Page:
Unlike his novels, which range broadly over the American tapestry, Anaya’s short stories focus on character and ethical questions in a regional setting—from the harsh deserts of the American Southwest and northern Mexico to the lush tropical forests of Uxmal in the Yucatán. These tales demonstrate Anaya’s singular attitude toward fiction: that stories create myths to live and love by. “In the end the story has to speak for itself,” Anaya writes. “Its purpose can be studied, but never fully known.”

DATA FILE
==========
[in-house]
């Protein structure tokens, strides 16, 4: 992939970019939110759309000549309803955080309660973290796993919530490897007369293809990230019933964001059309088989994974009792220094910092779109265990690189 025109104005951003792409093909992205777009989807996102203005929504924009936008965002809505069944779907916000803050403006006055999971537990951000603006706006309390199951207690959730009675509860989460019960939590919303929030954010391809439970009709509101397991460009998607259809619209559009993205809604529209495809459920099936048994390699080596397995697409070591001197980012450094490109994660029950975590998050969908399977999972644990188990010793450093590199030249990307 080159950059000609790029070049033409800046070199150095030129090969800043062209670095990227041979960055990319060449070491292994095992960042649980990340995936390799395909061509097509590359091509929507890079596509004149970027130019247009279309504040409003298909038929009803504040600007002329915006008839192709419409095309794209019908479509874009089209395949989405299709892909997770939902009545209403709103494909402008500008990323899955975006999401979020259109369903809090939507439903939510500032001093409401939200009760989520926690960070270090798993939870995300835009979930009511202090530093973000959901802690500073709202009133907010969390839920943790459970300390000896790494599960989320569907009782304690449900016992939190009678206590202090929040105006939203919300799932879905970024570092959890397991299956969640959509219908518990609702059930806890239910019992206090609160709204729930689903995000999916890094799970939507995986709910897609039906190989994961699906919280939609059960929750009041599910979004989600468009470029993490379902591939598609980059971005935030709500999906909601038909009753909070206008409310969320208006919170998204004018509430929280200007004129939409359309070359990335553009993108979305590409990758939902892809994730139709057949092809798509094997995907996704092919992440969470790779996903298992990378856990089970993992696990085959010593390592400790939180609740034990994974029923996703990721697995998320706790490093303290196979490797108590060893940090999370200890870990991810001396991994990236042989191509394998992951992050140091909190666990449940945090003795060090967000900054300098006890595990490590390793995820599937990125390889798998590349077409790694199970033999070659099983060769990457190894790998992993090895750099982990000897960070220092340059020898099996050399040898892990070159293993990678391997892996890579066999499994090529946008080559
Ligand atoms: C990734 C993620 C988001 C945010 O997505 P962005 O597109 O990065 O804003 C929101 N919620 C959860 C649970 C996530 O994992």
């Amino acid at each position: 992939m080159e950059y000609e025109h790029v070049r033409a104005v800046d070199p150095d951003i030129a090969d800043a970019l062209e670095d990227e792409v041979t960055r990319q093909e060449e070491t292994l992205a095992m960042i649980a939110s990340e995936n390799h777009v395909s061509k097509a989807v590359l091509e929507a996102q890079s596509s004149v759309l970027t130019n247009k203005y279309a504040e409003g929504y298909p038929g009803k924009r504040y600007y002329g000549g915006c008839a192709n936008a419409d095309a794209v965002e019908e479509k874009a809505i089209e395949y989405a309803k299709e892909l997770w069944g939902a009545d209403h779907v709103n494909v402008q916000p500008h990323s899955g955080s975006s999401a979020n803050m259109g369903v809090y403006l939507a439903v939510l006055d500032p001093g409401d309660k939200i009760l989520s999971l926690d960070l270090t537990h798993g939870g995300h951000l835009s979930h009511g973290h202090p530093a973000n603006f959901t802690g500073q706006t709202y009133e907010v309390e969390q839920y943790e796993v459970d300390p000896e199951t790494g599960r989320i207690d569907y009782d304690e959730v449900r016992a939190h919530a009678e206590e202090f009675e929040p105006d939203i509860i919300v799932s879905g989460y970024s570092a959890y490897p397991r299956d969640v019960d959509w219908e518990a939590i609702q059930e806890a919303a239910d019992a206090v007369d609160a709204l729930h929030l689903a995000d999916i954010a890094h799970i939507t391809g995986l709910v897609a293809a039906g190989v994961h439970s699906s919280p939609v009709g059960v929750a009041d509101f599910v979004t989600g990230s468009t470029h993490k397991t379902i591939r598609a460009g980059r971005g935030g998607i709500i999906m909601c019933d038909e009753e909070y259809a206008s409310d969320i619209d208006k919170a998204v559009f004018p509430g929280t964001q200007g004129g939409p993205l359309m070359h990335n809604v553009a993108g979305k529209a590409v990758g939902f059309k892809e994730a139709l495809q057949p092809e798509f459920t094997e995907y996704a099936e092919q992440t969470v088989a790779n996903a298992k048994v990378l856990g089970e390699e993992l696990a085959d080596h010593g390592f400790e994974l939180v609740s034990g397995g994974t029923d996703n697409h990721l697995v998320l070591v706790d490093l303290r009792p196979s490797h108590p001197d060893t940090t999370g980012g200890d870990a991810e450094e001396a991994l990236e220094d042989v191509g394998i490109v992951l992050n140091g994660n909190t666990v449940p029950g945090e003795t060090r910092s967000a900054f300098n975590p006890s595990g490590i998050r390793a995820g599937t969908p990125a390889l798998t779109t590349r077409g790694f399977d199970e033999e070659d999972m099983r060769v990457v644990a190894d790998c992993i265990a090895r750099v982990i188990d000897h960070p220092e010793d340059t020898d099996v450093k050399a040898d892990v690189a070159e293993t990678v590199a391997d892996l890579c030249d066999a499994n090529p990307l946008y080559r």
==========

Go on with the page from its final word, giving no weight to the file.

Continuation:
With The Man Who Could Fly and Other Stories, the reader ventures deeply into the world of Rudolfo Anaya, a world of magic, mystery, harsh realities, and redemption.